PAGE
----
Everyone keeps asking me what's so great. I don't know how to explain it, but I'll try.
Dillon Beach is my new favorite place. I love the cool, moist air. I love the dogs that sprint in and out of crashing waves. I love the little store, where I buy $2 bags of salt water taffy. I love sleeping in my cozy little tent next to the sand dunes. And I don't mind that I can't check my e-mail or that my phone doesn't get reception unless I stand on a table or that there aren't any flushing toilets.
No matter how much time I spend there, I never get tired of it. That's why, this weekend, I'm going back to Dillon for the third weekend in a row (and then the next weekend too!). July is officially the month of Dillon — and (have I already said this?), I love it.
It also started with Ron and Sheryl. They had a house (not a houseboat, a real house made of wood) that floated on the American River. It floated a few feet from the property and was held in place by super-duper Styrofoam and a metal pole that was drilled deep into the ground. You had to walk across a rickity ramp made of wood and steel to get to the house. I won't say it was safe — actually, I fell through the old plywood when I was about 13 and I still have the scars from the wood that grabbed my skin and kept me from falling into the river. On the rest of their riverbank property — where they never built the house they thought they might — huge trees sent their limbs sprawling over us.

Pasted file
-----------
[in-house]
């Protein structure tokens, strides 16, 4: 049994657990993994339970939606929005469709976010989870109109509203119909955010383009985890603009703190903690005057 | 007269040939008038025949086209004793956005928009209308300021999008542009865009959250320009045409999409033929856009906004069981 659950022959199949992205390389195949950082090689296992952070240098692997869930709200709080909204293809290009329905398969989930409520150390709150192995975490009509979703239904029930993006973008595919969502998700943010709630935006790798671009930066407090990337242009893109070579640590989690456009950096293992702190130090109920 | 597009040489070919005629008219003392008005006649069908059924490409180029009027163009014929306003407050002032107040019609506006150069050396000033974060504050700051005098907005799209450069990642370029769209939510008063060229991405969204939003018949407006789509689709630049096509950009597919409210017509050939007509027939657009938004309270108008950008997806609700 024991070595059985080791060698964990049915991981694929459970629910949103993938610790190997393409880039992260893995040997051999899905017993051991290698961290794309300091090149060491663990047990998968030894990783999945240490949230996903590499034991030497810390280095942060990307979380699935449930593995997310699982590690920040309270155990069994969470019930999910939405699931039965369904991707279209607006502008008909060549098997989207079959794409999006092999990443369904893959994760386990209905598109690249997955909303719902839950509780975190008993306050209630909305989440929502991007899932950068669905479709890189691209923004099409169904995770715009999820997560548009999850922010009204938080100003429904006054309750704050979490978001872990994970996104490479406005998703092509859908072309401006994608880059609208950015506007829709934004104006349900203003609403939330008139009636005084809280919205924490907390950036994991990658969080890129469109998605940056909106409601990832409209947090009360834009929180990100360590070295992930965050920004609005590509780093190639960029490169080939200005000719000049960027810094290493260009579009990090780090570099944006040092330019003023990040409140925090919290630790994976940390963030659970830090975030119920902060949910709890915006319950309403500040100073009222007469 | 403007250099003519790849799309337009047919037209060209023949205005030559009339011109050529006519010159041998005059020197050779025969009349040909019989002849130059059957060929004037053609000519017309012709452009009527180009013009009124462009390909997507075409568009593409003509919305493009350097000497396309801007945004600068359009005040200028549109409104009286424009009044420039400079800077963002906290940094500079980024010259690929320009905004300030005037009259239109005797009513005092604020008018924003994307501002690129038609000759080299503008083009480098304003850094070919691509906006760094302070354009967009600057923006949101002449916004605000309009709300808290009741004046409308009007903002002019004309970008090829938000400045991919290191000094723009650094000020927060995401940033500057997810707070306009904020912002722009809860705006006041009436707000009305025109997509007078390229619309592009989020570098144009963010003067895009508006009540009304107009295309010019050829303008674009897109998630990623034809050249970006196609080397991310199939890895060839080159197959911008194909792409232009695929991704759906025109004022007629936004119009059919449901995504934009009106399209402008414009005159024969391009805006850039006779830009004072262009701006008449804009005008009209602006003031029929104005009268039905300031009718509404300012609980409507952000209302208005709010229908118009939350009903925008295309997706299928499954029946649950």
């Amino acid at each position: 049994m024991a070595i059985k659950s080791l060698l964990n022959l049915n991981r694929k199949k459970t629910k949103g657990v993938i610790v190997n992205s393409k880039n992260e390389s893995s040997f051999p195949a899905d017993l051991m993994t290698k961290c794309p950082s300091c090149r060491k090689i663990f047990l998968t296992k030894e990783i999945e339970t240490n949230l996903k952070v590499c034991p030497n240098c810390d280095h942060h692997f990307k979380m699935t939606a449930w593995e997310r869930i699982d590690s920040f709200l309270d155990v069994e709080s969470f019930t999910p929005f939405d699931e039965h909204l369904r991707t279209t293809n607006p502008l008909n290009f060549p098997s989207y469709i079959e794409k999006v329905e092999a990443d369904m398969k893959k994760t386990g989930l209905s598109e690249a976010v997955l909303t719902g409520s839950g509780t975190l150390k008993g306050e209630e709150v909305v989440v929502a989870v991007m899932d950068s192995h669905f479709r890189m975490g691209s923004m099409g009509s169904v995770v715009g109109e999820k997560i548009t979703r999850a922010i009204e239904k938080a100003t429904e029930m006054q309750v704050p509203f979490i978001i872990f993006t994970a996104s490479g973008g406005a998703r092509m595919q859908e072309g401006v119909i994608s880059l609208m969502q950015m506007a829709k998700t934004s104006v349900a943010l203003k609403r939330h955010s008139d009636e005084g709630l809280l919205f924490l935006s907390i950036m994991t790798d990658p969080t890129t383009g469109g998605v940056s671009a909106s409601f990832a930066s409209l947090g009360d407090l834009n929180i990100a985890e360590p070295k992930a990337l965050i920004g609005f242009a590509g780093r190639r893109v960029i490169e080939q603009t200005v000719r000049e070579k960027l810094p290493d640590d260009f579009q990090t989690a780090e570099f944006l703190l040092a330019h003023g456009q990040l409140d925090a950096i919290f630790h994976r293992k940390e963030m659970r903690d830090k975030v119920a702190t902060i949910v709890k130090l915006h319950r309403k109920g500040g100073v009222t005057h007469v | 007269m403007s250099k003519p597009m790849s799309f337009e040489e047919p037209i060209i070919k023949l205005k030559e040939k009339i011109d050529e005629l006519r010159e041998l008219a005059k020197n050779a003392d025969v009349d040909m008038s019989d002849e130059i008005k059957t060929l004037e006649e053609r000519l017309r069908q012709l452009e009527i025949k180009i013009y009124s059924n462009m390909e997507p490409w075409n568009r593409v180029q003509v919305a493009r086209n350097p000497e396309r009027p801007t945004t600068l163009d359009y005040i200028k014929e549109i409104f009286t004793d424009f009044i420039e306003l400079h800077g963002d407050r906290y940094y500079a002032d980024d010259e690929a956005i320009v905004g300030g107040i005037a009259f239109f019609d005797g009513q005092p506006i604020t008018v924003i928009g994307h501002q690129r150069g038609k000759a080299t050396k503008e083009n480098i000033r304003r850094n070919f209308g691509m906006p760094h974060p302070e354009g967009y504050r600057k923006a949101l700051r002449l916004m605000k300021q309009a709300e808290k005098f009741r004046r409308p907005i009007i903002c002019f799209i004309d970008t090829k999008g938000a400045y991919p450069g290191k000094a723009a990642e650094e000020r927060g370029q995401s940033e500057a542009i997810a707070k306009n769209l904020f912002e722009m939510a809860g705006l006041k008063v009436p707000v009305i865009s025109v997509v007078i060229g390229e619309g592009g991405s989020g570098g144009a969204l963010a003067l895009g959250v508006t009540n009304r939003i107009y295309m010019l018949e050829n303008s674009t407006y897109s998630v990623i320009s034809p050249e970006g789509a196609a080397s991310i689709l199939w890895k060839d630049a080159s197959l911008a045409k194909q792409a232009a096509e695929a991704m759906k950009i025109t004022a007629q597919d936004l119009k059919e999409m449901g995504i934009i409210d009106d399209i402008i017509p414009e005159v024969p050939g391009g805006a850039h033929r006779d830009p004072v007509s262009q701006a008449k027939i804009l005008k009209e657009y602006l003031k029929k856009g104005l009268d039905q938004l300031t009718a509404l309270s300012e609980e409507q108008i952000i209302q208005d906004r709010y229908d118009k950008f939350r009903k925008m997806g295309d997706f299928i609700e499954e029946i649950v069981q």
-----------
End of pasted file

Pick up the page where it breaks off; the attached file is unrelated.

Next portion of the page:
In those days, we always had a good time on the river. Tons of people would come with their tents and campers and ice chests full of things I was too young to know about. We would pull boats and jet skis up to the house and days seemed to last forever.
But once the house started to sink, the party ended. Ron and Sheryl sold the property, bought a massive motorhome and now spend half of the year on a beach in Mexico. The other half of the year, they spend in the States. This includes the month they stay camped at Dillon Beach, the only time family and friends get to see them (was that a long enough tangent for you?).
So now, these weekends at Dillon kind of remind me of the summers I spent on the river as a child. I guess it's really a combination of the people and the place. I understand why some don't think it's that great — and it's OK. It's not that you always have to be doing something. A lot of the time is spent shelling crabs caught off the pier, fishing in the bay, muddling mint for mojitos, hitting golf balls over sand dunes and reading and writing and clearing your head of everything that's in the hot, gooey valley.